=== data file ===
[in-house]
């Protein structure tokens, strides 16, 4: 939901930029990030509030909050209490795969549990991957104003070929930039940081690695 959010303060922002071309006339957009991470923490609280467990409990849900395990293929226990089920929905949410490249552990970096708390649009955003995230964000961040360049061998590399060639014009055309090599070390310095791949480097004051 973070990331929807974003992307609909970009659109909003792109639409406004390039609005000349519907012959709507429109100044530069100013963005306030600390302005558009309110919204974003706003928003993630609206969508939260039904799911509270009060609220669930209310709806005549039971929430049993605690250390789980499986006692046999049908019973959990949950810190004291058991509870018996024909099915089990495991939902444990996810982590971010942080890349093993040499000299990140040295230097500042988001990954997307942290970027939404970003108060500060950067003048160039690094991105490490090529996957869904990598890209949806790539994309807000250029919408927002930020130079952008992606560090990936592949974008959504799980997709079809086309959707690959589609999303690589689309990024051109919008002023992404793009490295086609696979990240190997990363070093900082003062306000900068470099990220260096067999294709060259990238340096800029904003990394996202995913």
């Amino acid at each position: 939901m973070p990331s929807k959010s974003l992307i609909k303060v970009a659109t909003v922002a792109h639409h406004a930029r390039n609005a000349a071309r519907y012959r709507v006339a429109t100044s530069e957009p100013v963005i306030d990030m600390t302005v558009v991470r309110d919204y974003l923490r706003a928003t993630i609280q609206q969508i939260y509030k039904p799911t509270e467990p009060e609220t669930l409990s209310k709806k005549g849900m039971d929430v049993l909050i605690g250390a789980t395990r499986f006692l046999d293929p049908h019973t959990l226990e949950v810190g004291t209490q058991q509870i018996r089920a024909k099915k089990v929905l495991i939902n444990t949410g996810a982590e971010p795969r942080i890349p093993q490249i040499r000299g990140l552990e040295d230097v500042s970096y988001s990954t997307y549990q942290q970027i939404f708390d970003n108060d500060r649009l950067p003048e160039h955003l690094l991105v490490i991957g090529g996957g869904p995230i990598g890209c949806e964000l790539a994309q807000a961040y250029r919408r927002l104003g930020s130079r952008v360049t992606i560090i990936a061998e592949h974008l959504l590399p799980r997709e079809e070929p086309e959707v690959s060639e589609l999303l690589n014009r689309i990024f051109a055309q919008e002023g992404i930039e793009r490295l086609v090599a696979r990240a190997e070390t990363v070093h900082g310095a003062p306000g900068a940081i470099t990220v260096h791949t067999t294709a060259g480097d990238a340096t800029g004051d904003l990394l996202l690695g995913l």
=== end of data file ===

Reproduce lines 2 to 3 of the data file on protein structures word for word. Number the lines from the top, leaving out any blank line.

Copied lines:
């Protein structure tokens, strides 16, 4: 939901930029990030509030909050209490795969549990991957104003070929930039940081690695 959010303060922002071309006339957009991470923490609280467990409990849900395990293929226990089920929905949410490249552990970096708390649009955003995230964000961040360049061998590399060639014009055309090599070390310095791949480097004051 973070990331929807974003992307609909970009659109909003792109639409406004390039609005000349519907012959709507429109100044530069100013963005306030600390302005558009309110919204974003706003928003993630609206969508939260039904799911509270009060609220669930209310709806005549039971929430049993605690250390789980499986006692046999049908019973959990949950810190004291058991509870018996024909099915089990495991939902444990996810982590971010942080890349093993040499000299990140040295230097500042988001990954997307942290970027939404970003108060500060950067003048160039690094991105490490090529996957869904990598890209949806790539994309807000250029919408927002930020130079952008992606560090990936592949974008959504799980997709079809086309959707690959589609999303690589689309990024051109919008002023992404793009490295086609696979990240190997990363070093900082003062306000900068470099990220260096067999294709060259990238340096800029904003990394996202995913």
């Amino acid at each position: 939901m973070p990331s929807k959010s974003l992307i609909k303060v970009a659109t909003v922002a792109h639409h406004a930029r390039n609005a000349a071309r519907y012959r709507v006339a429109t100044s530069e957009p100013v963005i306030d990030m600390t302005v558009v991470r309110d919204y974003l923490r706003a928003t993630i609280q609206q969508i939260y509030k039904p799911t509270e467990p009060e609220t669930l409990s209310k709806k005549g849900m039971d929430v049993l909050i605690g250390a789980t395990r499986f006692l046999d293929p049908h019973t959990l226990e949950v810190g004291t209490q058991q509870i018996r089920a024909k099915k089990v929905l495991i939902n444990t949410g996810a982590e971010p795969r942080i890349p093993q490249i040499r000299g990140l552990e040295d230097v500042s970096y988001s990954t997307y549990q942290q970027i939404f708390d970003n108060d500060r649009l950067p003048e160039h955003l690094l991105v490490i991957g090529g996957g869904p995230i990598g890209c949806e964000l790539a994309q807000a961040y250029r919408r927002l104003g930020s130079r952008v360049t992606i560090i990936a061998e592949h974008l959504l590399p799980r997709e079809e070929p086309e959707v690959s060639e589609l999303l690589n014009r689309i990024f051109a055309q919008e002023g992404i930039e793009r490295l086609v090599a696979r990240a190997e070390t990363v070093h900082g310095a003062p306000g900068a940081i470099t990220v260096h791949t067999t294709a060259g480097d990238a340096t800029g004051d904003l990394l996202l690695g995913l």